Israel Urges Top Court to Halt Sale of Declaration of Independence Drafts

The state is framing the case as an important test of principles. The main question is whether private individuals can be the owners of the state’s inalienable assets

Ofer Aderet
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A handwritten English draft of Israel's Declaration of Independence
A handwritten English draft of Israel's Declaration of Independence Credit: Kedem Auction House
Ofer Aderet

Israel continues to try to prevent the sale of five drafts of the Declaration of Independence. The state appealed last week to the Supreme Court, after the Jerusalem District Court ruled in August for the auction house and the heirs of the lawyer who composed the documents.

Justice Isaac Amit issued a temporary injunction blocking the sale until the appeal is heard.

The state is framing the case as an important test of principles. The main question is whether private individuals can be the owners of the state’s inalienable assets.

“The State of Israel and the attorney general see themselves as obliged to bring the matter to the Supreme Court out of concern for the public’s interest in preserving the cultural assets of the state and the people, for the sake of its heritage and for the sake of the coming generations,” the state wrote in its petition. “It is a matter of the inalienable assets of the state and the people, which others are seeking to auction off to the highest bidder. Its essence is returning national assets into the hands of the state.”

The Declaration of Independence drafts were kept for decades by the family of Mordechai Beham, a lawyer who wrote them on behalf of what was to become Israel’s Justice Ministry. The state argues that the drafts are the property of the state and belong in the state archive: “The documents are not anyone’s personal property, and in any event, no one is authorized to sell them on the open market for profit,” the appeal states.

David Ben Gurion flanked by members of his provisional government reading the Declaration of the Establishment of the State of Israel, May 14, 1948.
David Ben Gurion flanked by members of his provisional government reading the Declaration of the Establishment of the State of Israel, May 14, 1948.Credit: GPO

The case began in late 2015, when the Kedem auction house announced that it intended to auction five drafts of the declaration on behalf of two of Beham’s sons.

The opening price of these documents, according to Kedem’s website, is $250,000, and the estimated sale price is between $500,00 and $1 million. The documents have been withdrawn from the auction.

The state initially obtained a restraining order against the auction, claiming that the documents are state property. Beham’s sons argued that their father was a private person who voluntarily helped the Justice-Ministry-in-formation, and that the drafts had been kept at their home for decades with the knowledge of the state, without anyone taking an interest in them.

The sale was frozen for two years, during which the sides failed to reach an agreement through mediation.

The Jerusalem District Court rejected the state’s lawsuit to receive the drafts last August after a hearing. The court ruled that Beham’s sons were the legal heirs of the documents he penned, and that they had permission to sell them.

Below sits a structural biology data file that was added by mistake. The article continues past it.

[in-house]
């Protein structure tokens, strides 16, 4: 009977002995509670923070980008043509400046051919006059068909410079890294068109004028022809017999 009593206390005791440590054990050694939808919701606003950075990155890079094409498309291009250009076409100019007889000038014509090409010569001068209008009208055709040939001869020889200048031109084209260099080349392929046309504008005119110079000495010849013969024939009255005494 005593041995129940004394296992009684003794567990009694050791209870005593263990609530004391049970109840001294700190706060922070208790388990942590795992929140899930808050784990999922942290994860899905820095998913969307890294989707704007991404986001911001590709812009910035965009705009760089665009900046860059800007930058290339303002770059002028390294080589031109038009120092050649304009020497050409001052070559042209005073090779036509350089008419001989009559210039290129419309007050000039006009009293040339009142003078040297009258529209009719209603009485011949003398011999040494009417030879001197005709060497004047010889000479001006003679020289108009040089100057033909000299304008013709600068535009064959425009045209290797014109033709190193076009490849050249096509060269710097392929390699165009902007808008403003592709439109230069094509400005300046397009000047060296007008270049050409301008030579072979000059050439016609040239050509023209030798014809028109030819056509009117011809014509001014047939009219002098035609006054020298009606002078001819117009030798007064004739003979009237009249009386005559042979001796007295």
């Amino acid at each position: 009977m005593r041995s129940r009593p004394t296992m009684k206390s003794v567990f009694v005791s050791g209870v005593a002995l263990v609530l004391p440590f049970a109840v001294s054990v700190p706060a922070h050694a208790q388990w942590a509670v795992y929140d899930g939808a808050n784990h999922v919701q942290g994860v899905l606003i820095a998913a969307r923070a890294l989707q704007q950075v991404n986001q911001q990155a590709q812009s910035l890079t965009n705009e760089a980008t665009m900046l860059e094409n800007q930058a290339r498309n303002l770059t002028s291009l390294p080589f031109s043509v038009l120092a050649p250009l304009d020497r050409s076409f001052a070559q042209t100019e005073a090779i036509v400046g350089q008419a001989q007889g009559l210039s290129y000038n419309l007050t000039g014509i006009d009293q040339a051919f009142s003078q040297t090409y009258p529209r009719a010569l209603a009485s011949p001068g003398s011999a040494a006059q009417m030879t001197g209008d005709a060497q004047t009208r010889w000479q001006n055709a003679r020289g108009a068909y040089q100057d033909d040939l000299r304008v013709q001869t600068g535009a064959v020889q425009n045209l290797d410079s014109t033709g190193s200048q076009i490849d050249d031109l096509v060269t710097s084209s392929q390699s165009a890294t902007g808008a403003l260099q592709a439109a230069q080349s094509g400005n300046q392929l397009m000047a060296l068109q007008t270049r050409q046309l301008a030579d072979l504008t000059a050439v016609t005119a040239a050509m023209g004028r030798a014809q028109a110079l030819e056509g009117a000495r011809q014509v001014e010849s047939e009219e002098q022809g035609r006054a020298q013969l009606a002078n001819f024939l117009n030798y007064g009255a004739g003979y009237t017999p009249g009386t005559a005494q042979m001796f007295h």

The court ruled then in principle that private individuals are permitted to possess archive material of national importance. “It is the nature of historical events to leave impressions not only on documents owned by the state and not only on objects owned by the state, but also on privately owned documents and objects,” Jerusalem District Court Judge Tamar Bazak-Rappaport wrote in her ruling.

“These drafts are original historic documents from 1948, which were edited by attorney Mordechai Beham, on the eve of the gathering of the national council in order to declare the establishment of the State of Israel,” the state wrote. “The documents are immeasurably valuable, and they are treasures that are necessarily of historic, cultural, national, public, ethical, symbolic and educational importance of the first degree.”

The state claims in its appeal that the district court erred when it didn’t recognize the petition’s “broader perspective” and the important ramifications of this case for similar cases down the line. “Viewing the dispute between the sides through a narrow prism blurs the real dispute between the sides and the repercussions,” the state argued.

“This does not reflect the profound importance of the state holding its national assets, with all the practical and symbolic implications that stem from this, and it ignores the damage involved in selling the inalienable assets of the state and the nation, which are of profound symbolic importance, in an auction to the highest bidder.”

The decision is regrettable and disappointing, said the lawyer representing the Beham family, said attorney Ronen Ketzef of the M. Firon law firm. “Instead of rewarding the Beham family, which preserved their father’s drafts for decades, the state has chosen to continue and drag the family into unnecessary legal proceedings whose result is clear,” he added.

“All of this [has happened] even though the family has promised to sell the drafts only to a buyer who will commit to preserve them in Israel and to sell them only to a public institution in Israel. We will study the appeal and respond in court,” said Ketzef. 

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